The desire of material goods has limits but the desire for money is different. Saint Thomas Aquinas in his admirable logic explains that material goods, represented in the concrete form of food, clothing, houses, land or other products, all have definite limits based on production and consumption. The very nature of these commodities is also fixed by the organic needs and capacities of the user. An individual, for example, can only eat and store so much food.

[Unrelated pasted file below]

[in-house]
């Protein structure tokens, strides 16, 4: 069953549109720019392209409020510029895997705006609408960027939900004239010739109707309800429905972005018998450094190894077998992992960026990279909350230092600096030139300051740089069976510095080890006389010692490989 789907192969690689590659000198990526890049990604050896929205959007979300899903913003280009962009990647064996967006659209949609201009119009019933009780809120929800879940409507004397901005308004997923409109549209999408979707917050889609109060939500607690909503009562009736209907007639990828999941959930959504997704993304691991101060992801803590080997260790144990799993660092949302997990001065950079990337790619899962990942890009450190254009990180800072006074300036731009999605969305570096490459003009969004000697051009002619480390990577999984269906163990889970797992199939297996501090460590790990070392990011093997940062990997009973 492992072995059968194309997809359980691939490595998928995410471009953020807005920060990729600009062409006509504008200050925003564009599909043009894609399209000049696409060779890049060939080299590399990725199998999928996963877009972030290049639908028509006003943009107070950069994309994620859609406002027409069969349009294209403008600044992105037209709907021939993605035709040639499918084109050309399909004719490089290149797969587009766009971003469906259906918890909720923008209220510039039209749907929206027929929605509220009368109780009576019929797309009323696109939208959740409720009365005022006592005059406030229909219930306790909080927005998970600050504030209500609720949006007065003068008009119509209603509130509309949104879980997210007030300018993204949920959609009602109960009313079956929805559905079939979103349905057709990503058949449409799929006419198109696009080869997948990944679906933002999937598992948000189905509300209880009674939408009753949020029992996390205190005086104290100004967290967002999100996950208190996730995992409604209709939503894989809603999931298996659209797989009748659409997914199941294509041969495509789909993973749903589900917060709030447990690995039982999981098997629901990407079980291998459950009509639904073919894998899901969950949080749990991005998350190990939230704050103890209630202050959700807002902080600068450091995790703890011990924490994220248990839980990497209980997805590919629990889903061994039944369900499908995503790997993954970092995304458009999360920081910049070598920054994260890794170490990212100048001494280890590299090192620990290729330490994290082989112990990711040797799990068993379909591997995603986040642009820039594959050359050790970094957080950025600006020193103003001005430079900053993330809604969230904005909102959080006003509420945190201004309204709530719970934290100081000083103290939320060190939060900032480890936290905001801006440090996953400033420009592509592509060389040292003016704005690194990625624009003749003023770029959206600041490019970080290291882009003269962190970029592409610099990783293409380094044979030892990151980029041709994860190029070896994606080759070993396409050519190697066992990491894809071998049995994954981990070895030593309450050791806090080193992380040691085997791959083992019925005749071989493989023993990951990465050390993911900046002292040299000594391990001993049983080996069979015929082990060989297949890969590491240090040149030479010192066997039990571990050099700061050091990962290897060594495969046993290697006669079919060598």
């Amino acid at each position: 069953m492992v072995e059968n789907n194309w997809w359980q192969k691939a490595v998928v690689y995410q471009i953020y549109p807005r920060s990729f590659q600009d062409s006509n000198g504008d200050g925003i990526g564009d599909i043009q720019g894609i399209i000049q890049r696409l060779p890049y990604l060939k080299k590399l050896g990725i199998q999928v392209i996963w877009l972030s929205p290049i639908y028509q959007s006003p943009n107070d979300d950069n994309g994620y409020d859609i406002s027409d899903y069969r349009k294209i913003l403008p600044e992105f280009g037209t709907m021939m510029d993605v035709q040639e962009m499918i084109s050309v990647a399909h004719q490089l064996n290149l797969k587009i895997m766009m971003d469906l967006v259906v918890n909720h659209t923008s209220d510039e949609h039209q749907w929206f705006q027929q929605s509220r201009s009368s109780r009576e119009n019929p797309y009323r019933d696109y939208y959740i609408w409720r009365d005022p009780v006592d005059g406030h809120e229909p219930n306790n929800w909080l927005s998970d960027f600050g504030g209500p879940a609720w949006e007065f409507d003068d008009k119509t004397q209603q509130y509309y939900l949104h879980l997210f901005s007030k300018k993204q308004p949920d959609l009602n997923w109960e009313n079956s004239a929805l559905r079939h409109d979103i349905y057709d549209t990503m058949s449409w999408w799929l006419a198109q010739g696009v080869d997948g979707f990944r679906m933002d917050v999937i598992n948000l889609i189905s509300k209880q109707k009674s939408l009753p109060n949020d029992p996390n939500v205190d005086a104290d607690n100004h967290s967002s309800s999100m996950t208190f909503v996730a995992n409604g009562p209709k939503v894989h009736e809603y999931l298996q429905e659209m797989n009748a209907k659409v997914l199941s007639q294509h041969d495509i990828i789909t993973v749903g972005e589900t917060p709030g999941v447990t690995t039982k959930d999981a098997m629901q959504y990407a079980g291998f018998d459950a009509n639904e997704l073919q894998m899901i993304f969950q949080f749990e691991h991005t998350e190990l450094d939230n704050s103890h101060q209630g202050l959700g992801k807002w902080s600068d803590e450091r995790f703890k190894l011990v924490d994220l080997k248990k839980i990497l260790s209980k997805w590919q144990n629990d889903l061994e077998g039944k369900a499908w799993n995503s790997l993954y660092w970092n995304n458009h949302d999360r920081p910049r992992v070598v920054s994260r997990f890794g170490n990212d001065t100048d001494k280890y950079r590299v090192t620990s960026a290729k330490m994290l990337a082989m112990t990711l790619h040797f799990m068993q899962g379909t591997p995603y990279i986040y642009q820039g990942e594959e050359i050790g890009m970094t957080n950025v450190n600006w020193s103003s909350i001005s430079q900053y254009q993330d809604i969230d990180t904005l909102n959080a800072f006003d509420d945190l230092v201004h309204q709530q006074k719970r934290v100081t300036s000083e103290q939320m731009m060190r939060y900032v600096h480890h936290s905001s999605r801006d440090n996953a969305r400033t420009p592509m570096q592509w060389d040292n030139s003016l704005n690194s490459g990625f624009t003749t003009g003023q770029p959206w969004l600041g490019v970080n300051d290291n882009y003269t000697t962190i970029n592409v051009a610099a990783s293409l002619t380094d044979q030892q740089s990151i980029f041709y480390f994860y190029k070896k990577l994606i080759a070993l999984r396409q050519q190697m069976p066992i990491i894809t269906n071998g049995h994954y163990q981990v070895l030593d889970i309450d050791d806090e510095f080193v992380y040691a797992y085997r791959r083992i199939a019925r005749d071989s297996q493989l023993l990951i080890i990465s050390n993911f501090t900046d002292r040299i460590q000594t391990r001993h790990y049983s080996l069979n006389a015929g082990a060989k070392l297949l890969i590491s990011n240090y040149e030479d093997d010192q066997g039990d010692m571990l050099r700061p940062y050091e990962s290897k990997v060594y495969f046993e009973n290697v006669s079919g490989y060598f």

But money can be accumulated without such limit and the desire is to have ever more without restraint. Saint Thomas points out that the idea that there should be no limits upon any human function is absurd. All life exists and functions within the very narrow limits of temperature, air, water, food or other restraints. To claim that money alone should be free of such definite limits, says Saint Thomas, is an aberration of the mind that must be rejected.